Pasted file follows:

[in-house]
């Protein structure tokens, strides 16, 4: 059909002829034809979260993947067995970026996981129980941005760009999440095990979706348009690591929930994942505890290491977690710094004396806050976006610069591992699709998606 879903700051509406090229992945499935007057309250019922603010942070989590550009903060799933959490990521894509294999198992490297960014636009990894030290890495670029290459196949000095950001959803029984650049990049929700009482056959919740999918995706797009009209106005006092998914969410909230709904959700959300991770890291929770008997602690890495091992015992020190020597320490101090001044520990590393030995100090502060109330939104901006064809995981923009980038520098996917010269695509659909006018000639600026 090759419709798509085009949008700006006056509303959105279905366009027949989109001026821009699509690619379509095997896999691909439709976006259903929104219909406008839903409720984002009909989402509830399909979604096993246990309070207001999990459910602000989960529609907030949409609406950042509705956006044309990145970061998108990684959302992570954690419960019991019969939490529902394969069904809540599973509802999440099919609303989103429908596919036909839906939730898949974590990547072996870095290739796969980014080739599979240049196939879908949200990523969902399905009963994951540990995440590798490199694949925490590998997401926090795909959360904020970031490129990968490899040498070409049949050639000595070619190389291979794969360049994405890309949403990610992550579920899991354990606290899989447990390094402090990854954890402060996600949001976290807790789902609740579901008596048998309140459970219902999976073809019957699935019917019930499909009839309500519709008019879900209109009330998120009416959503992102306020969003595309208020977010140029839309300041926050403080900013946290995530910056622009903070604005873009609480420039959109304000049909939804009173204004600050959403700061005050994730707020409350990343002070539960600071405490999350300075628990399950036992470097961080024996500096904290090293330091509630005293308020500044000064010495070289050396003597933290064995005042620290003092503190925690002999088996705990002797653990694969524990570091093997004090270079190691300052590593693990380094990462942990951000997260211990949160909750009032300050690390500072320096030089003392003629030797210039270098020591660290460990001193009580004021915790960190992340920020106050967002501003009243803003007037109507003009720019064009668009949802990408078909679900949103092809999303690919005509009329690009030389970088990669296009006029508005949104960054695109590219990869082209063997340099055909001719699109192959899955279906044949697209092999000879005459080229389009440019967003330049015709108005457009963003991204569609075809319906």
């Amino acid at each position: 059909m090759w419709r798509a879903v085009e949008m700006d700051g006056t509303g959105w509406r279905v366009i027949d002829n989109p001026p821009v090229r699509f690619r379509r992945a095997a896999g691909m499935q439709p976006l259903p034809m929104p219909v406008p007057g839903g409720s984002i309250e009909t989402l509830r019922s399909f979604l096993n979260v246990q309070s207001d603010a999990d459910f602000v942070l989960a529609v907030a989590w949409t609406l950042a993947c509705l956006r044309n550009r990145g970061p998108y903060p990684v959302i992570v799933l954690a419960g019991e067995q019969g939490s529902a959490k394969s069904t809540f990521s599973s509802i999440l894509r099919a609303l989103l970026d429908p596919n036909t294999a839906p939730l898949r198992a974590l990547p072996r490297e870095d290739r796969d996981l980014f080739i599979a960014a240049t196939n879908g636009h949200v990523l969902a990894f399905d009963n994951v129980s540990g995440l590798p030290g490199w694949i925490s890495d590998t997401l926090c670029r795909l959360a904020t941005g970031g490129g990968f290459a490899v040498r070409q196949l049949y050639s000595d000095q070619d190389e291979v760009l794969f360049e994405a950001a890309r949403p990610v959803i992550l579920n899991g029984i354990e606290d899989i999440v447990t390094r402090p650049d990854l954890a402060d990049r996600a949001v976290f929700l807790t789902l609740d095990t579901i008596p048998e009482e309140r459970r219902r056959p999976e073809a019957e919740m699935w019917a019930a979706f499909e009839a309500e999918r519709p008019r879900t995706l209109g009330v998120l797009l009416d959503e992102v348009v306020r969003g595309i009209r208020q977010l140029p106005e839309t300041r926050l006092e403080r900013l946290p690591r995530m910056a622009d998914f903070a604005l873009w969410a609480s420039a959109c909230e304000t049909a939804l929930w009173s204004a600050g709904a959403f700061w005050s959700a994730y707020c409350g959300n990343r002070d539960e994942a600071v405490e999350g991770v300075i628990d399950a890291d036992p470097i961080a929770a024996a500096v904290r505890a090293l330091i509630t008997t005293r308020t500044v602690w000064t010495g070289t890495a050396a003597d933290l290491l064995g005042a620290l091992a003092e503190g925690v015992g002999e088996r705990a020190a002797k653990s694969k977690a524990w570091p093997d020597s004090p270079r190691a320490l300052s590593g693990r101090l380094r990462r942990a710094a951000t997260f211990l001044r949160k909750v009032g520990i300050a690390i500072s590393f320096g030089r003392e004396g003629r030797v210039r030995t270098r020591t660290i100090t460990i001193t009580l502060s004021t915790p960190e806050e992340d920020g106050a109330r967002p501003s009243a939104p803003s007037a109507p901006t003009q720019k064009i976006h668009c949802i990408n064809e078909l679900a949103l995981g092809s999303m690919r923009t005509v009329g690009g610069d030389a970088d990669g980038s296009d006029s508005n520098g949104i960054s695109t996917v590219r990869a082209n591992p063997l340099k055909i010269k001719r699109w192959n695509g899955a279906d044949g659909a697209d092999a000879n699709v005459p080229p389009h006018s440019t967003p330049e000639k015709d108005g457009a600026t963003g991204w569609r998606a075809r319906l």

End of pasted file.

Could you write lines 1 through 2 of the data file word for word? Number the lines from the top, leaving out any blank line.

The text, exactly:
[in-house]
């Protein structure tokens, strides 16, 4: 059909002829034809979260993947067995970026996981129980941005760009999440095990979706348009690591929930994942505890290491977690710094004396806050976006610069591992699709998606 879903700051509406090229992945499935007057309250019922603010942070989590550009903060799933959490990521894509294999198992490297960014636009990894030290890495670029290459196949000095950001959803029984650049990049929700009482056959919740999918995706797009009209106005006092998914969410909230709904959700959300991770890291929770008997602690890495091992015992020190020597320490101090001044520990590393030995100090502060109330939104901006064809995981923009980038520098996917010269695509659909006018000639600026 090759419709798509085009949008700006006056509303959105279905366009027949989109001026821009699509690619379509095997896999691909439709976006259903929104219909406008839903409720984002009909989402509830399909979604096993246990309070207001999990459910602000989960529609907030949409609406950042509705956006044309990145970061998108990684959302992570954690419960019991019969939490529902394969069904809540599973509802999440099919609303989103429908596919036909839906939730898949974590990547072996870095290739796969980014080739599979240049196939879908949200990523969902399905009963994951540990995440590798490199694949925490590998997401926090795909959360904020970031490129990968490899040498070409049949050639000595070619190389291979794969360049994405890309949403990610992550579920899991354990606290899989447990390094402090990854954890402060996600949001976290807790789902609740579901008596048998309140459970219902999976073809019957699935019917019930499909009839309500519709008019879900209109009330998120009416959503992102306020969003595309208020977010140029839309300041926050403080900013946290995530910056622009903070604005873009609480420039959109304000049909939804009173204004600050959403700061005050994730707020409350990343002070539960600071405490999350300075628990399950036992470097961080024996500096904290090293330091509630005293308020500044000064010495070289050396003597933290064995005042620290003092503190925690002999088996705990002797653990694969524990570091093997004090270079190691300052590593693990380094990462942990951000997260211990949160909750009032300050690390500072320096030089003392003629030797210039270098020591660290460990001193009580004021915790960190992340920020106050967002501003009243803003007037109507003009720019064009668009949802990408078909679900949103092809999303690919005509009329690009030389970088990669296009006029508005949104960054695109590219990869082209063997340099055909001719699109192959899955279906044949697209092999000879005459080229389009440019967003330049015709108005457009963003991204569609075809319906």